Inside Track by Mark Stretton
It’s been a good week for the eating out sector.
The success of La Tasca’s transfer from private to public ownership means that an IPO is perhaps once again a real and possible exit route for other restaurant businesses.
It may not be long before other companies take more than a sideways glance at the public markets. Carluccio’s, Loch Fyne and Yo Sushi are obvious candidates. It may be a bit soon to mention Wagamama given its recent £63m refinancing but the noodle chain is definitely another to watch.
There is also talk that Urban Dining’s proposed acquisition of Ma Potters is off, which may lead the chain to seek a listing of its own (either way there is a big question mark over its future ownership).
One of the most obvious food-led businesses in the market for a flotation is the Pizza Express / Ask / Zizzi business, which is 80% owned by TDR Capital and 20% owned by Capricorn, the majority shareholder in Nando’s.
The pizza and pasta group is apparently heading for Ebitda of £80m, which has lead its owners to attach a nominal price tag of up to £800m, given a handsome 10x multiple. More independent analysis would probably led to a valuation of somewhere between £650m and £700m, but this is still significantly more than TDR’s investment.
It will be interesting to see if the public markets have the appetite to buy back a business that was so obviously taken private on the cheap (it was bought for an historic Ebitda multiple of 5.4x).
But the enthusiasm for the La Tasca IPO among investors shows there is real appetite for competent management teams running businesses built on the foundations of a scalable brand. Advisers of La Tasca say the share register reads like a Who’s Who of blue-chip institutions.
But clearly this does not mean the door to the public markets has swung open for everyone and it is worth noting the reasons why this has worked.
Firstly, the timing is exceptional. From the middle of last year it became obvious that drinks growth in the on-trade was stalling while food growth, driven by the consumer’s increasing desire for eating out, ploughed ahead. This was most recently demonstrated by Mitchells & Butlers’ latest trading statement, when like-for-like sales figures revealed drink growth of +2% versus food growth of +10%.
Yet the choice for institutional investors who want to back food-led businesses in this market is severely limited, especially given the number of different options available just a few years ago, such as Ask, Fish!, Gaucho Grill, Pizza Express. Now it almost begins and ends with The Restaurant Group. This is also of course Prezzo and foodservice has more - Caffe Nero, Domino’s, Greggs - but the choice is still limited.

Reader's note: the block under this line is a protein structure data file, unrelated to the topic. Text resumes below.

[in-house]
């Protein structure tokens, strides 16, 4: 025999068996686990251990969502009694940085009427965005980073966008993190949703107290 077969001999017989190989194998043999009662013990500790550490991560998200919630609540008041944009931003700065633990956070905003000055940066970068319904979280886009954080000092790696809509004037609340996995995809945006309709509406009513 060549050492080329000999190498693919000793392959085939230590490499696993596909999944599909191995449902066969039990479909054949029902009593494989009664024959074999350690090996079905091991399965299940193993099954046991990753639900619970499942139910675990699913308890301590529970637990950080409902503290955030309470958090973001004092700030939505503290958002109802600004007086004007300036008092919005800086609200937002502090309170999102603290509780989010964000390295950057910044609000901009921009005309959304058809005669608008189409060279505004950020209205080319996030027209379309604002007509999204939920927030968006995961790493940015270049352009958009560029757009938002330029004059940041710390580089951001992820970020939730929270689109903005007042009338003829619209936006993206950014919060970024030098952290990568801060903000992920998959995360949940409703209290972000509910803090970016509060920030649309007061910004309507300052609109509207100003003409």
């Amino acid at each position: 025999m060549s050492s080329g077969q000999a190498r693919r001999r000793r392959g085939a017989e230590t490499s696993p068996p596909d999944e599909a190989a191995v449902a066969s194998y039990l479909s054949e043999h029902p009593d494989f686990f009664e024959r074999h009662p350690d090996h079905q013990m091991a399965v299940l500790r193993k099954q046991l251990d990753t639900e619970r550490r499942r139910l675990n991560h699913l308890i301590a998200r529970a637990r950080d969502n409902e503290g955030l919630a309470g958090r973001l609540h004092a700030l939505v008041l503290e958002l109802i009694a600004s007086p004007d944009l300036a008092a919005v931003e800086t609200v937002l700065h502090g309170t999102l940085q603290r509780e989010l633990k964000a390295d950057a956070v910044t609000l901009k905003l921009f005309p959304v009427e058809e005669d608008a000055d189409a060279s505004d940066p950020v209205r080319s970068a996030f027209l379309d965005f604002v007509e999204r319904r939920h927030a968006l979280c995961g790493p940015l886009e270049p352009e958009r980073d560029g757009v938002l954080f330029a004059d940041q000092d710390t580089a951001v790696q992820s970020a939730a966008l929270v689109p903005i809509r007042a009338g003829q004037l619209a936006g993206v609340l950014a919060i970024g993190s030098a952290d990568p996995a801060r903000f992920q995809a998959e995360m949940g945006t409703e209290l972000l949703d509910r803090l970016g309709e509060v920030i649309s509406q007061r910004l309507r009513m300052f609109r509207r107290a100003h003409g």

Secondly, La Tasca has plenty of growth in the tank. At 45 UK sites there is much to go for. It is also developing a second, slightly more sophisticated concept in La Vina, a bit like ASK, with Zizzi. There are currently two La Vina’s, in Hale and Liverpool.
It also has two sites on the east coast of the US - one in a neighbourhood area, in Arlington, Virginia, the other in a downtown convention area in Washington. A third will follow in Baltimore, in a harbour-side location, which again is a different, more entertainment-driven location from the other two, and will sit among a clutch of other eating out chains.
Interestingly, two of the three La Tasca sites are next door to Cheesecake Factory, a phenomenally impressive US chain that averages annual sales of about $10m per unit.
However, La Tasca’s expansion in to the US is not about taking on Cheesecake or the world. It is about creating a differentiated and desirable brand for franchisees, and so far the project has been funded out of cash flow and is profitable.
Thirdly, it has good people. This is not just about the management, which has a well-documented track record, but also the people running the sites, who can earn an annual salary of £70,000 against an average in the fast casual market of between £30,000 and £40,000.
To do this you have to become a managing partner on a low base salary - the rest comes from a monthly share of the profits. The result is a queue of people who want to run a La Tasca. It also means the interests of the people running the sites are directly aligned with shareholders, a strong selling point.
Investors also like the wider picture.
The restaurant meals segment of the eating out market is forecast to grow by 25.7% from £3.5bn in 2003 to £4.4bn in 2007 (source: Mintel: Eating Out Habits UK, April 2004).
Women are the key target customer at La Tasca. The number of women in full time employment is growing at twice the rate of men and they are also marrying and having children later in life. Countless consumer research shows that women - not men - are the key decision makers among couples and families when it comes to picking the restaurant.
The business is also not exposed to some of the more sensitive social issues such as problem drinking.
The eating-out sector is hot. That means there is a raft of private equity groups ready to back management teams.
But for Penta Capital a float made more sense. It wanted to realise some of its investment but retain a significant stake in the business.
When Wagamama refinanced in the summer for an implied value of £62.7m it represented an historic Ebitda multiple of 10.3x (or nearly £2.9m a restaurant), a new benchmark for valuations in this sector.
The La Tasca float puts the business on a post tax profit multiple of 13.5x. It is another piece of good news for individuals who run - and have equity stakes in - restaurant or eating out chains.